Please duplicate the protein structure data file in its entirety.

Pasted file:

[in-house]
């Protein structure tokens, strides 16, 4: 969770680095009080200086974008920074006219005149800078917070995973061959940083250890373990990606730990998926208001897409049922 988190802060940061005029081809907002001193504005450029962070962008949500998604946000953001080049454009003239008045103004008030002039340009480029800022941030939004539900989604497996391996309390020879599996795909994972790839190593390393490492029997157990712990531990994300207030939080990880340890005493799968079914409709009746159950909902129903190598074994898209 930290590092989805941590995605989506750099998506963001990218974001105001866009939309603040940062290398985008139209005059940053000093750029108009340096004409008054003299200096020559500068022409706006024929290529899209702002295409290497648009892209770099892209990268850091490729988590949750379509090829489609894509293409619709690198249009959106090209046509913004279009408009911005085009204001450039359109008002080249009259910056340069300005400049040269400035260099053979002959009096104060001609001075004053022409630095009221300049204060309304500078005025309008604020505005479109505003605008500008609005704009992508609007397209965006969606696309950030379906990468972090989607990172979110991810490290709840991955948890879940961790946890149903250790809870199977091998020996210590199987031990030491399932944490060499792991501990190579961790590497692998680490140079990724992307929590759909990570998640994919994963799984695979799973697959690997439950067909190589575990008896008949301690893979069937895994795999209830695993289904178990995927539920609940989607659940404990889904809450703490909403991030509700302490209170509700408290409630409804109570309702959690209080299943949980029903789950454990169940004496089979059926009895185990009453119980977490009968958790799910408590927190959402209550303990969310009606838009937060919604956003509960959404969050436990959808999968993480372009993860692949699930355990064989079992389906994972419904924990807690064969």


[in-house]
């Protein structure tokens, strides 16, 4: 969770680095009080200086974008920074006219005149800078917070995973061959940083250890373990990606730990998926208001897409049922 988190802060940061005029081809907002001193504005450029962070962008949500998604946000953001080049454009003239008045103004008030002039340009480029800022941030939004539900989604497996391996309390020879599996795909994972790839190593390393490492029997157990712990531990994300207030939080990880340890005493799968079914409709009746159950909902129903190598074994898209 930290590092989805941590995605989506750099998506963001990218974001105001866009939309603040940062290398985008139209005059940053000093750029108009340096004409008054003299200096020559500068022409706006024929290529899209702002295409290497648009892209770099892209990268850091490729988590949750379509090829489609894509293409619709690198249009959106090209046509913004279009408009911005085009204001450039359109008002080249009259910056340069300005400049040269400035260099053979002959009096104060001609001075004053022409630095009221300049204060309304500078005025309008604020505005479109505003605008500008609005704009992508609007397209965006969606696309950030379906990468972090989607990172979110991810490290709840991955948890879940961790946890149903250790809870199977091998020996210590199987031990030491399932944490060499792991501990190579961790590497692998680490140079990724992307929590759909990570998640994919994963799984695979799973697959690997439950067909190589575990008896008949301690893979069937895994795999209830695993289904178990995927539920609940989607659940404990889904809450703490909403991030509700302490209170509700408290409630409804109570309702959690209080299943949980029903789950454990169940004496089979059926009895185990009453119980977490009968958790799910408590927190959402209550303990969310009606838009937060919604956003509960959404969050436990959808999968993480372009993860692949699930355990064989079992389906994972419904924990807690064969």